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Volkswagen Korea customers reject recall

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Published : 2017-02-07 17:19
Updated : 2017-02-07 17:20

Hundreds of Audi Volkswagen Korea customers are refusing to comply with the local auto distributors’ recall measures for its illegally faked emissions vehicles, according to the law firm Barun Law LLC.

Last month, the Korean government announced it had approved Volkswagen’s first round of recall plans for 27,000 Tiguan SUVs to begin on Monday.

However, following the recall approval, 610 Tiguan owners filed a law suit with the administrative court against the Ministry of Environment last month demanding a rejection of the automaker’s recall plans. They claimed the government’s investigation was insufficient and that measures of the recall are still not environmentally sound.

According to Barun Law attorney Ha Jong-seon who is representing the complainants, the government’s approval of Volkswagen‘s recall plan allows only a 20 to 30 percent reduction in nitrogen oxide emissions. 

The Volkswagen Tiguan (Yonhap)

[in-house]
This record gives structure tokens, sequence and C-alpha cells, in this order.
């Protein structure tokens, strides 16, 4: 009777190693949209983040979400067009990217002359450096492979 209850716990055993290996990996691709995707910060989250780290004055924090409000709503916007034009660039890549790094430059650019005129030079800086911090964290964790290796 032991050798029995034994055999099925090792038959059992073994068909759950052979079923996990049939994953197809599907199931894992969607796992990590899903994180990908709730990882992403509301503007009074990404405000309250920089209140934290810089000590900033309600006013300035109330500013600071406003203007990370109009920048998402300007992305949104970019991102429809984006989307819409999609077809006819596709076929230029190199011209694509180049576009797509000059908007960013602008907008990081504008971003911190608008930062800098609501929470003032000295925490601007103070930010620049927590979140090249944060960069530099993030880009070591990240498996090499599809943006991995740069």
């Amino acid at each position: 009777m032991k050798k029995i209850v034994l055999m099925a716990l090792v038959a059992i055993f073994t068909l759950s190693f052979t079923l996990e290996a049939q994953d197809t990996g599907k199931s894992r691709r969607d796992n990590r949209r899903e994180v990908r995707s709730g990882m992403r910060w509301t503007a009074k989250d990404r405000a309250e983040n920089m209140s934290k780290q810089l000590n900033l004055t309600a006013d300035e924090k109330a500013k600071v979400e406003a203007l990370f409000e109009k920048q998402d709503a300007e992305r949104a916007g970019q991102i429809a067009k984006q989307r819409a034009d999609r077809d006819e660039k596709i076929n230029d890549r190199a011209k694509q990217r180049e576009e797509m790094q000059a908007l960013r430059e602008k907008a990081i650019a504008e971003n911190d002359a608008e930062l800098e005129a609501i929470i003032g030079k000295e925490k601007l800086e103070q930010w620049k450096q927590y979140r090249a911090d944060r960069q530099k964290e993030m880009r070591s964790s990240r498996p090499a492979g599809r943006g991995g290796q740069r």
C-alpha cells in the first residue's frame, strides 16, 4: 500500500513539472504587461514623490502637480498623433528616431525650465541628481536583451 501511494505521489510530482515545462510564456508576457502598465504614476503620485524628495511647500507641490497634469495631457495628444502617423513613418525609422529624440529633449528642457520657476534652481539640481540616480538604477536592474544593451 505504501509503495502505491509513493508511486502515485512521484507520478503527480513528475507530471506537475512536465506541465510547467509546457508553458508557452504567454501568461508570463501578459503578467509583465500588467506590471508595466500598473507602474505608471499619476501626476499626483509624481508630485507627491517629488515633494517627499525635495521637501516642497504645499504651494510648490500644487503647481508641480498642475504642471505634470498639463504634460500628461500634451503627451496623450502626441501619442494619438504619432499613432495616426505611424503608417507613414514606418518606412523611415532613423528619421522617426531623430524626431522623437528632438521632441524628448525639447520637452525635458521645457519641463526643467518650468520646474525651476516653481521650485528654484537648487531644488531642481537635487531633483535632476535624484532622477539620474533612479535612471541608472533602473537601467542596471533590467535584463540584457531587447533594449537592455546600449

The result would mean that car owners driving in the city with the air conditioner on will still emit nitrogen oxide six to seven times higher than the standard value, Ha claimed.

Ha added that the hundreds of represented Tiguan owners will not recall their vehicles until the court reaches a verdict on the matter.

Attorneys at Barun Law have also been leading a multiple class-action suit in both Korea and the US against the German carmaker and represents 5,000 local Volkswagen car owners who purchased the company’s tampered vehicles.

In partnership with the US law firm Quinn Emanuel, Barun Law has filed suits against VW and its sales agencies seeking punitive damages for Korean consumers.

Approximately 126,000 VW vehicles in Korea are to be recalled following an investigation that accused Audi Volkswagen Korea of using a “defeat device” to alter emissions readings to meet local environmental standards.

VW’s next recall measures involving roughly 15,000 CC mid-size sedans is still pending government approval.

By Julie Jackson (juliejackson@heraldcorp.com)